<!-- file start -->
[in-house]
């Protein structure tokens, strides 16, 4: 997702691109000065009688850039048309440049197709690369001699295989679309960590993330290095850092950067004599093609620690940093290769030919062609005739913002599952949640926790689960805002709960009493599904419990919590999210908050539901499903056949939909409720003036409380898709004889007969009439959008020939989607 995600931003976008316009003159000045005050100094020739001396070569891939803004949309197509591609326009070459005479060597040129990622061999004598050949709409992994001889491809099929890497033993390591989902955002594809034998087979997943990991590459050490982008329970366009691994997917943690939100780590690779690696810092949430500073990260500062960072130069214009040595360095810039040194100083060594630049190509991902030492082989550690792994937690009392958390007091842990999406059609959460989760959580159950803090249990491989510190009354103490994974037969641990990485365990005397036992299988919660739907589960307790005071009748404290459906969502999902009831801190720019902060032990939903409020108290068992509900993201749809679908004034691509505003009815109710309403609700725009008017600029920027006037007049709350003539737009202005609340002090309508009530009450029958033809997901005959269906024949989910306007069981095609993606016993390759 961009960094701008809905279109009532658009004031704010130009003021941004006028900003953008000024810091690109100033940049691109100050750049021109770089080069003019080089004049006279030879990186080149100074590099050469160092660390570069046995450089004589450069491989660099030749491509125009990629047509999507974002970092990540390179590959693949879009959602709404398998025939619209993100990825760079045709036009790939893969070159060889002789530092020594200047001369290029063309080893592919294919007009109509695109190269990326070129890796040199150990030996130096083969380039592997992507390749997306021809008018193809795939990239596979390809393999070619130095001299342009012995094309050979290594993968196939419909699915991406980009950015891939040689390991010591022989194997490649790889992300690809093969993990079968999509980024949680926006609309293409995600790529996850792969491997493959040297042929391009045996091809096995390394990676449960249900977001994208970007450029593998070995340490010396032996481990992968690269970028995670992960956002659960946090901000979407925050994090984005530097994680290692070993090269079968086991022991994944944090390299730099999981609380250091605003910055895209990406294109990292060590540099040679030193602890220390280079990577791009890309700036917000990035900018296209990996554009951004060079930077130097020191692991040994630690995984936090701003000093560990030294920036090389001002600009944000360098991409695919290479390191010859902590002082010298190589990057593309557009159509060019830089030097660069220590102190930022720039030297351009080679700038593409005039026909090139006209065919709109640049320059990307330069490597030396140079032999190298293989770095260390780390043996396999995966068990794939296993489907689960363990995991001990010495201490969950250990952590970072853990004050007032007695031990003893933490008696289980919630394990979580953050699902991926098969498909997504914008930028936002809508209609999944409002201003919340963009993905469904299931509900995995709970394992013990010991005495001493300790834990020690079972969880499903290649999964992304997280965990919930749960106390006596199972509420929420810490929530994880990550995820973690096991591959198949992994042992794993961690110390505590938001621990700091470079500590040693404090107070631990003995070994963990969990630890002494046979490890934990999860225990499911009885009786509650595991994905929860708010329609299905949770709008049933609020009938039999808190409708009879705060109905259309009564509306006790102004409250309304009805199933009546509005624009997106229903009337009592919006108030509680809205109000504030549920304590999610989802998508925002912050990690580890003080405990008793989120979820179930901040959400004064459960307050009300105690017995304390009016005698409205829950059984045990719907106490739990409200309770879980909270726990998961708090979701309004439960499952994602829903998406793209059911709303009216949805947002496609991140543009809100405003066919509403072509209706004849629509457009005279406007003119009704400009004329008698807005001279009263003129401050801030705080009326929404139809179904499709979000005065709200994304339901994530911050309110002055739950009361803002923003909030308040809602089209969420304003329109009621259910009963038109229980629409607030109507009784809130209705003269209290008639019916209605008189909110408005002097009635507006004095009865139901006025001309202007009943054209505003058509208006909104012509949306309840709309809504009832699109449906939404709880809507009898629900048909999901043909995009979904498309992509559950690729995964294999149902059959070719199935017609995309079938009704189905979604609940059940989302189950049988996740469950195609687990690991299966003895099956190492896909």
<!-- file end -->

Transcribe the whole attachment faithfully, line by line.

[in-house]
């Protein structure tokens, strides 16, 4: 997702691109000065009688850039048309440049197709690369001699295989679309960590993330290095850092950067004599093609620690940093290769030919062609005739913002599952949640926790689960805002709960009493599904419990919590999210908050539901499903056949939909409720003036409380898709004889007969009439959008020939989607 995600931003976008316009003159000045005050100094020739001396070569891939803004949309197509591609326009070459005479060597040129990622061999004598050949709409992994001889491809099929890497033993390591989902955002594809034998087979997943990991590459050490982008329970366009691994997917943690939100780590690779690696810092949430500073990260500062960072130069214009040595360095810039040194100083060594630049190509991902030492082989550690792994937690009392958390007091842990999406059609959460989760959580159950803090249990491989510190009354103490994974037969641990990485365990005397036992299988919660739907589960307790005071009748404290459906969502999902009831801190720019902060032990939903409020108290068992509900993201749809679908004034691509505003009815109710309403609700725009008017600029920027006037007049709350003539737009202005609340002090309508009530009450029958033809997901005959269906024949989910306007069981095609993606016993390759 961009960094701008809905279109009532658009004031704010130009003021941004006028900003953008000024810091690109100033940049691109100050750049021109770089080069003019080089004049006279030879990186080149100074590099050469160092660390570069046995450089004589450069491989660099030749491509125009990629047509999507974002970092990540390179590959693949879009959602709404398998025939619209993100990825760079045709036009790939893969070159060889002789530092020594200047001369290029063309080893592919294919007009109509695109190269990326070129890796040199150990030996130096083969380039592997992507390749997306021809008018193809795939990239596979390809393999070619130095001299342009012995094309050979290594993968196939419909699915991406980009950015891939040689390991010591022989194997490649790889992300690809093969993990079968999509980024949680926006609309293409995600790529996850792969491997493959040297042929391009045996091809096995390394990676449960249900977001994208970007450029593998070995340490010396032996481990992968690269970028995670992960956002659960946090901000979407925050994090984005530097994680290692070993090269079968086991022991994944944090390299730099999981609380250091605003910055895209990406294109990292060590540099040679030193602890220390280079990577791009890309700036917000990035900018296209990996554009951004060079930077130097020191692991040994630690995984936090701003000093560990030294920036090389001002600009944000360098991409695919290479390191010859902590002082010298190589990057593309557009159509060019830089030097660069220590102190930022720039030297351009080679700038593409005039026909090139006209065919709109640049320059990307330069490597030396140079032999190298293989770095260390780390043996396999995966068990794939296993489907689960363990995991001990010495201490969950250990952590970072853990004050007032007695031990003893933490008696289980919630394990979580953050699902991926098969498909997504914008930028936002809508209609999944409002201003919340963009993905469904299931509900995995709970394992013990010991005495001493300790834990020690079972969880499903290649999964992304997280965990919930749960106390006596199972509420929420810490929530994880990550995820973690096991591959198949992994042992794993961690110390505590938001621990700091470079500590040693404090107070631990003995070994963990969990630890002494046979490890934990999860225990499911009885009786509650595991994905929860708010329609299905949770709008049933609020009938039999808190409708009879705060109905259309009564509306006790102004409250309304009805199933009546509005624009997106229903009337009592919006108030509680809205109000504030549920304590999610989802998508925002912050990690580890003080405990008793989120979820179930901040959400004064459960307050009300105690017995304390009016005698409205829950059984045990719907106490739990409200309770879980909270726990998961708090979701309004439960499952994602829903998406793209059911709303009216949805947002496609991140543009809100405003066919509403072509209706004849629509457009005279406007003119009704400009004329008698807005001279009263003129401050801030705080009326929404139809179904499709979000005065709200994304339901994530911050309110002055739950009361803002923003909030308040809602089209969420304003329109009621259910009963038109229980629409607030109507009784809130209705003269209290008639019916209605008189909110408005002097009635507006004095009865139901006025001309202007009943054209505003058509208006909104012509949306309840709309809504009832699109449906939404709880809507009898629900048909999901043909995009979904498309992509559950690729995964294999149902059959070719199935017609995309079938009704189905979604609940059940989302189950049988996740469950195609687990690991299966003895099956190492896909």